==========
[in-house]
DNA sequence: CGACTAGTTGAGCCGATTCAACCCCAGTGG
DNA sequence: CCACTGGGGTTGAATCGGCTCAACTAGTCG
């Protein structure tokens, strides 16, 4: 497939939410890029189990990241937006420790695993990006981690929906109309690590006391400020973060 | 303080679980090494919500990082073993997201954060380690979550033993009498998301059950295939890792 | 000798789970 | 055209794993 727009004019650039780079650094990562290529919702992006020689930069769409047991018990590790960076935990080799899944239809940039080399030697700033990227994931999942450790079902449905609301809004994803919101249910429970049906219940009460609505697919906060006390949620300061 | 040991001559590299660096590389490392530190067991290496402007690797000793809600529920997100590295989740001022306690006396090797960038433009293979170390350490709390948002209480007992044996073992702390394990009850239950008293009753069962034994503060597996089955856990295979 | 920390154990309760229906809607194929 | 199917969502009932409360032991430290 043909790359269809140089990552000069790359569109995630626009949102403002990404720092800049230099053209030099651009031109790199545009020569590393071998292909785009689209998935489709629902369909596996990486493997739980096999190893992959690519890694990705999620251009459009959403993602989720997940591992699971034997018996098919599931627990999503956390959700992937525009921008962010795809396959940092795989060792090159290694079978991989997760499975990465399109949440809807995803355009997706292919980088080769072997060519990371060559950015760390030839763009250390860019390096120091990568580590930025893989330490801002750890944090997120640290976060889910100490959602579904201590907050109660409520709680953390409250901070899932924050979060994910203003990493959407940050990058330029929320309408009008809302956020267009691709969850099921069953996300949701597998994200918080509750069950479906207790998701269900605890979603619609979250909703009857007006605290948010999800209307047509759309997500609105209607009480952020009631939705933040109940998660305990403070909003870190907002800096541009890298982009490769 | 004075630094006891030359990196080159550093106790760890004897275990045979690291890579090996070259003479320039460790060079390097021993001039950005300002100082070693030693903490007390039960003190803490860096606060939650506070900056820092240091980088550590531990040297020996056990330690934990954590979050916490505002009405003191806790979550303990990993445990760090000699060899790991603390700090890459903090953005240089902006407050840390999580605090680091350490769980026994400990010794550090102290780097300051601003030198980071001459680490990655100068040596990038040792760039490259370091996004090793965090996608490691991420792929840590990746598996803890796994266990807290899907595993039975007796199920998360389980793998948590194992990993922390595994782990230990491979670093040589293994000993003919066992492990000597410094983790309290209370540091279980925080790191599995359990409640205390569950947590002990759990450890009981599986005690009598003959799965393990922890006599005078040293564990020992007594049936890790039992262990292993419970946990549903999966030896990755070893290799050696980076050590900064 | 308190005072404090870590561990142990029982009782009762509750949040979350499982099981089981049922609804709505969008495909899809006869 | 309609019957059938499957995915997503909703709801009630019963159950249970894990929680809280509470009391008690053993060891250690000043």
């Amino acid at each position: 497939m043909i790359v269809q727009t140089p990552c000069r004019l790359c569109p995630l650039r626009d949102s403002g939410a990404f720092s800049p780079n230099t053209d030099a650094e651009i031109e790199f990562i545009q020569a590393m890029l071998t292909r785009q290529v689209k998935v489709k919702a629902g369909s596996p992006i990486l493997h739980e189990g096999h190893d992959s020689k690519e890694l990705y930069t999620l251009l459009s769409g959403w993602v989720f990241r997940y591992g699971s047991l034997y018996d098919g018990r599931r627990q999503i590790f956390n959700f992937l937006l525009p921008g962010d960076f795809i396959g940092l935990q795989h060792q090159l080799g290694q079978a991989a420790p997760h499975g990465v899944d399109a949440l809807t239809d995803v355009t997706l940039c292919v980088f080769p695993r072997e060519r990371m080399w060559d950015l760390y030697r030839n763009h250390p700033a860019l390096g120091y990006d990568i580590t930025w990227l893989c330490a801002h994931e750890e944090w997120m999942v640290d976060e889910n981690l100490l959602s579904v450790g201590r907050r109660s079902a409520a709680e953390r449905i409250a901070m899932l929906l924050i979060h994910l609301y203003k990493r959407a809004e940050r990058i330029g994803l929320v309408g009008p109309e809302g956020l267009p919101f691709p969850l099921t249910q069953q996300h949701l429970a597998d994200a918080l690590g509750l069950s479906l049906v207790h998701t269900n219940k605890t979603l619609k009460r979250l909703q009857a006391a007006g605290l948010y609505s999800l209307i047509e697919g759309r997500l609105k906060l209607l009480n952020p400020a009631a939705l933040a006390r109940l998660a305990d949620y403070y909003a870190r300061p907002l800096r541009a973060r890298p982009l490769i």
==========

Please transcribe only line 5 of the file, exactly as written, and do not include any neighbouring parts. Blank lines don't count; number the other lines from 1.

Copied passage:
């Amino acid at each position: 497939m043909i790359v269809q727009t140089p990552c000069r004019l790359c569109p995630l650039r626009d949102s403002g939410a990404f720092s800049p780079n230099t053209d030099a650094e651009i031109e790199f990562i545009q020569a590393m890029l071998t292909r785009q290529v689209k998935v489709k919702a629902g369909s596996p992006i990486l493997h739980e189990g096999h190893d992959s020689k690519e890694l990705y930069t999620l251009l459009s769409g959403w993602v989720f990241r997940y591992g699971s047991l034997y018996d098919g018990r599931r627990q999503i590790f956390n959700f992937l937006l525009p921008g962010d960076f795809i396959g940092l935990q795989h060792q090159l080799g290694q079978a991989a420790p997760h499975g990465v899944d399109a949440l809807t239809d995803v355009t997706l940039c292919v980088f080769p695993r072997e060519r990371m080399w060559d950015l760390y030697r030839n763009h250390p700033a860019l390096g120091y990006d990568i580590t930025w990227l893989c330490a801002h994931e750890e944090w997120m999942v640290d976060e889910n981690l100490l959602s579904v450790g201590r907050r109660s079902a409520a709680e953390r449905i409250a901070m899932l929906l924050i979060h994910l609301y203003k990493r959407a809004e940050r990058i330029g994803l929320v309408g009008p109309e809302g956020l267009p919101f691709p969850l099921t249910q069953q996300h949701l429970a597998d994200a918080l690590g509750l069950s479906l049906v207790h998701t269900n219940k605890t979603l619609k009460r979250l909703q009857a006391a007006g605290l948010y609505s999800l209307i047509e697919g759309r997500l609105k906060l209607l009480n952020p400020a009631a939705l933040a006390r109940l998660a305990d949620y403070y909003a870190r300061p907002l800096r541009a973060r890298p982009l490769i």